Most of us remember something that happened the first (or maybe second or third) time we appeared in court that would not have happened had we been a little more experienced. For some, it is something significant like making an admission. For others, it is something small that may not have any real impact on the case but that signaled to the judge and opposing counsel that you were a rookie. For me, it was winning a routine motion in Illinois state court and starting to leave the courtroom after the judge ruled in my favor. The bailiff came running after me and told me that I had to draft an order for the judge to sign. I went back into the courtroom, approached the judge’s clerk, and threw myself on her mercy. Luckily, the clerk was kind and showed me a sample order that I was able to copy and submit to the judge. (This story may seem alien to the vast majority of you who practice in states where the court writes the order or the parties submit a joint draft.)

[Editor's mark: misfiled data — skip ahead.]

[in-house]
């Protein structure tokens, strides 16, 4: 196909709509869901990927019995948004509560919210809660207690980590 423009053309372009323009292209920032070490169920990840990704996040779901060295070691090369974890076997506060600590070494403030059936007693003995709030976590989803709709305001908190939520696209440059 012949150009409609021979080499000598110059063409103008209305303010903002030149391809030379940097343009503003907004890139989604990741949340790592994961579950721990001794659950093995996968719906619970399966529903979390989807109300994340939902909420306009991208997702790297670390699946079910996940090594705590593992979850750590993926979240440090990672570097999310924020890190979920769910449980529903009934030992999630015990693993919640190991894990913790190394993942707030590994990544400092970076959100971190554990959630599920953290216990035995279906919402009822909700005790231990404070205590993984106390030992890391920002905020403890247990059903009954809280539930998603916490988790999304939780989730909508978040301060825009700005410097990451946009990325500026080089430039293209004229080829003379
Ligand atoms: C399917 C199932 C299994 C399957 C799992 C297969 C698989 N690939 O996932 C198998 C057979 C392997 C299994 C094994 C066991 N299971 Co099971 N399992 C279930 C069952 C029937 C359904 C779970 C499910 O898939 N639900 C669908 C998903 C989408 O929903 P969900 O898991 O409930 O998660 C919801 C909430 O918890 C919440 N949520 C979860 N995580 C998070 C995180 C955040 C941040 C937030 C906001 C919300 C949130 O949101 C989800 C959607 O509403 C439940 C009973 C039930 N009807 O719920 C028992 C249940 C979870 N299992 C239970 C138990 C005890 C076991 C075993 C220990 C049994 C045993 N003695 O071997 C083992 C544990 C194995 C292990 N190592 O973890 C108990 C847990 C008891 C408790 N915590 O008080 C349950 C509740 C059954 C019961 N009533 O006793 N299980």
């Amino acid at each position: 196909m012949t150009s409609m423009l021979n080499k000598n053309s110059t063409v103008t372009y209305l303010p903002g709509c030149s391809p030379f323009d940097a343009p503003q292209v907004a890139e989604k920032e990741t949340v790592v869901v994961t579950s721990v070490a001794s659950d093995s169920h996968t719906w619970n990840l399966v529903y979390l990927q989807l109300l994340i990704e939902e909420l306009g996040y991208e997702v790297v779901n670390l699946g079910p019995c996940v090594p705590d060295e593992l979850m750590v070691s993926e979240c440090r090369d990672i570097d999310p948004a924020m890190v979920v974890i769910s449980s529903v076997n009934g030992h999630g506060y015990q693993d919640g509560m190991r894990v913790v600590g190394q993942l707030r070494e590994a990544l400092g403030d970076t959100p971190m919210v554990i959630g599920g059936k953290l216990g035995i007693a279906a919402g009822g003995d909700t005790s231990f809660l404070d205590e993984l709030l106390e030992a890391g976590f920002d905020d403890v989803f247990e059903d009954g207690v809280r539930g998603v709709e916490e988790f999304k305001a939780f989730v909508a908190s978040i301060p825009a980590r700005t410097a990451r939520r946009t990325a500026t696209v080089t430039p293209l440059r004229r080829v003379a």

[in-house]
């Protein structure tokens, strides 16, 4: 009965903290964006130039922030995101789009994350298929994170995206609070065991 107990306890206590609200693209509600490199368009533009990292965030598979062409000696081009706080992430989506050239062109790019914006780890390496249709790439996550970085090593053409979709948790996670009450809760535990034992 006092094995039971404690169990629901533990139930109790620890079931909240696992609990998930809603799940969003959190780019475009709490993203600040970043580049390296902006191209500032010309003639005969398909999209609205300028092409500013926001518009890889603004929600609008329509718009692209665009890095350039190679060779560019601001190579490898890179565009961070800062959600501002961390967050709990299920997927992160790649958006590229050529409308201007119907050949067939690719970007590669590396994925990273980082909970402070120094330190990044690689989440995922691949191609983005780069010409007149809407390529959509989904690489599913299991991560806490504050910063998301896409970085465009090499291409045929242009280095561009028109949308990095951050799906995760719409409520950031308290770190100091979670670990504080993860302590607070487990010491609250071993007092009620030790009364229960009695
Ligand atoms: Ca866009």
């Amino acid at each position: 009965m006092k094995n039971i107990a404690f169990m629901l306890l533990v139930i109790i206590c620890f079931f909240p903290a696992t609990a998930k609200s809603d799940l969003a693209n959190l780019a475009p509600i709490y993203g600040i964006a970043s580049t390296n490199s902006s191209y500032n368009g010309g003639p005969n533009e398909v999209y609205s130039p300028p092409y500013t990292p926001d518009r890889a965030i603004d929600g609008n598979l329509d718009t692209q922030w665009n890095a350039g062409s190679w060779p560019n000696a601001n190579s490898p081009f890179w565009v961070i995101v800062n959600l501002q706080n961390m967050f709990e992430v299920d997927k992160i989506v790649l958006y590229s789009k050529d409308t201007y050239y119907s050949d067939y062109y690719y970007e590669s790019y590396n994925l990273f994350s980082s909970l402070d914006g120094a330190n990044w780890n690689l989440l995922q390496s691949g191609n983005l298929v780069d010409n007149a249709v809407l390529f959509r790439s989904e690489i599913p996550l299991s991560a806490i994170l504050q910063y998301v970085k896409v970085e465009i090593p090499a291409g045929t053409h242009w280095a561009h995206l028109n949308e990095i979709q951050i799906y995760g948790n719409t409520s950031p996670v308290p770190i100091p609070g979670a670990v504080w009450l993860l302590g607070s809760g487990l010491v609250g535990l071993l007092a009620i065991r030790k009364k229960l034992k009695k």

Here are a few tips that I hope will prevent you from being embarrassed in court. They are directed primarily toward non-trial court appearances—presentation of motions, status hearings, and the like.
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